Ironically, upon our return to Damascus, the entire country seemed to have also come to Damascus for a huge parade/party/celebration in honor of Bashar Assad’s “re-election.” It was madness–the complete opposite of the prior 24 hours. The streets were packed, cars couldn’t move, people were yelling and waving their Bashar banners and singing songs; all the stores had closed, and the kids got the day off from school. So I guess this would be a good time to say a little something about the political situation in Syria right now. It’s pretty oppressive, and the people are suffering at the hands of only a few. Bashar’s picture is literally everywhere–on every lampost, every door, every billboard. Syria has taken propaganda and the cult of personality to a whole new level. Everyone knows it’s crap, but ask them anything about politics and they will tactfully change the subject. The fear is so rampant in Syria that no one can trust anyone else–because even your neighbor could be an informant, albeit unwittingly. And so the only way people can go about their lives in relative security is to act like they love Bashar–to go to all these parades, and wave flags, and sing chants. That way, the government won’t give you any trouble. No one believes in any of it. They all want democracy. They all want to emigrate. Mostly to Australia, for some reason.
As an American who knows her Revolution history, sometimes I wonder why these people don’t just stand up to their government and fight for their independence. I don’t think I’m alone in posing this question.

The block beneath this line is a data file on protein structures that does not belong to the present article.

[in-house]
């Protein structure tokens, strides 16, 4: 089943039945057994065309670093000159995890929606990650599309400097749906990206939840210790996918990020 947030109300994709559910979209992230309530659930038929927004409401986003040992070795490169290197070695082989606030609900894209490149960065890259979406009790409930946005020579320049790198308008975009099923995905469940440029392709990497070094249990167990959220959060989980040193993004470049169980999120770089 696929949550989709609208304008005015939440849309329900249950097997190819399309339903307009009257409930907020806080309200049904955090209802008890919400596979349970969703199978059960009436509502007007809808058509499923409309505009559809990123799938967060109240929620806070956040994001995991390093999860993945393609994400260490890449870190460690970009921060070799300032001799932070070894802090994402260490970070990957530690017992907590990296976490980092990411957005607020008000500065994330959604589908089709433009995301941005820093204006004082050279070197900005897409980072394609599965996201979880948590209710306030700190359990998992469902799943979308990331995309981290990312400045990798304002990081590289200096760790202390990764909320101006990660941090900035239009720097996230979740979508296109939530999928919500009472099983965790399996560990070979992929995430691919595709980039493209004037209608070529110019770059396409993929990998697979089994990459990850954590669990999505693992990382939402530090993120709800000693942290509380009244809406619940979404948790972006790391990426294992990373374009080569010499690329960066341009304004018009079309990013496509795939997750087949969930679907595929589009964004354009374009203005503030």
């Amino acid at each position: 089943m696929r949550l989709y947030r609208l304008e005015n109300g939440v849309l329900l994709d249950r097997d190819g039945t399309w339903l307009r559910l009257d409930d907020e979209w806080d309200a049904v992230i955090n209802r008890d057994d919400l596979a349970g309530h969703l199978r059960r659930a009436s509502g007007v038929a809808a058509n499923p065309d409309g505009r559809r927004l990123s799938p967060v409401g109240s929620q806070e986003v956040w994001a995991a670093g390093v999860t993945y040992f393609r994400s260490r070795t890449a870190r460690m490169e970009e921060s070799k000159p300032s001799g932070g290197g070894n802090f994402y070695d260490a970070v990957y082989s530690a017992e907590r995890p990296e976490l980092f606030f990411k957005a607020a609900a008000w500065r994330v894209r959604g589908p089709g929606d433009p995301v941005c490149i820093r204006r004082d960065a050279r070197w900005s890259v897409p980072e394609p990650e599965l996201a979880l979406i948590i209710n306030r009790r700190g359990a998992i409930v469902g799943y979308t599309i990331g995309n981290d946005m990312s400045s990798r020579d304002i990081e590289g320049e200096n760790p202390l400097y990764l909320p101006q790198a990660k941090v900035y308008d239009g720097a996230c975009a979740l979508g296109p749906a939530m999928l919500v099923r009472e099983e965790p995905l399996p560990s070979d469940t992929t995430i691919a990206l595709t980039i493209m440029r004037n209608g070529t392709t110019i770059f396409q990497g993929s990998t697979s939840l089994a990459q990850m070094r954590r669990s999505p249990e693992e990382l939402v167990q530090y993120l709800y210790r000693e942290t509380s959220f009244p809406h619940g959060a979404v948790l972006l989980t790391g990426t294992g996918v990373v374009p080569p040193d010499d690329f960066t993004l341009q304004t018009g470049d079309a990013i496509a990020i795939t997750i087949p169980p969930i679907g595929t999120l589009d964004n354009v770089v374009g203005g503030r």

But when I think about the situation in Syria today versus the situation in the Colonies 230 years ago, the two simply can’t be compared like that. The Syrian government and the Baath party is much more oppressive, far more brutal, and certainly a lot closer to home (i.e. it’s basically in everyone’s backyard) than Britain was vis-a-vis America. If the Syrians were to revolt despite all this, they would face serious opposition from nearly all of their regional neighbors, not to mention the US, which certainly wouldn’t want another unstable country bordering either Iraq or Israel. And things could get really complicated with Lebanon. This is the political reality. It’s not a pretty one. At the same time, we can’t just condemn the way people have chosen to deal with their reality–especially because we have no idea what it’s like. What I do know is that, despite living under a “rogue state,” Syrians are far from being “rogue people.”
Well now that I’ve effectively bored and/or scared you all with my little political commentary, I just want to say that Syria is a lovely country and I’m so glad I finally got to go. I had been waiting a long time for this. It was well worth the wait. Next up is Lebanon, which I’ll get to at some point, I promise. Here’s a preview: most fantastic ruins in the world, complete with largest standing columns in the world; a cliff-hanging tale of hiking a la mountain goat through the Bekaa valley and the famous cedars; a military assault on a p.o.v. in Tripoli; exploring the South and all the devastation of last summer with a friendly local who drove us everywhere simply because he was bored; Beirut as eerie ghost-town.
The end. Hope all is well w/ everyone. Love to you all.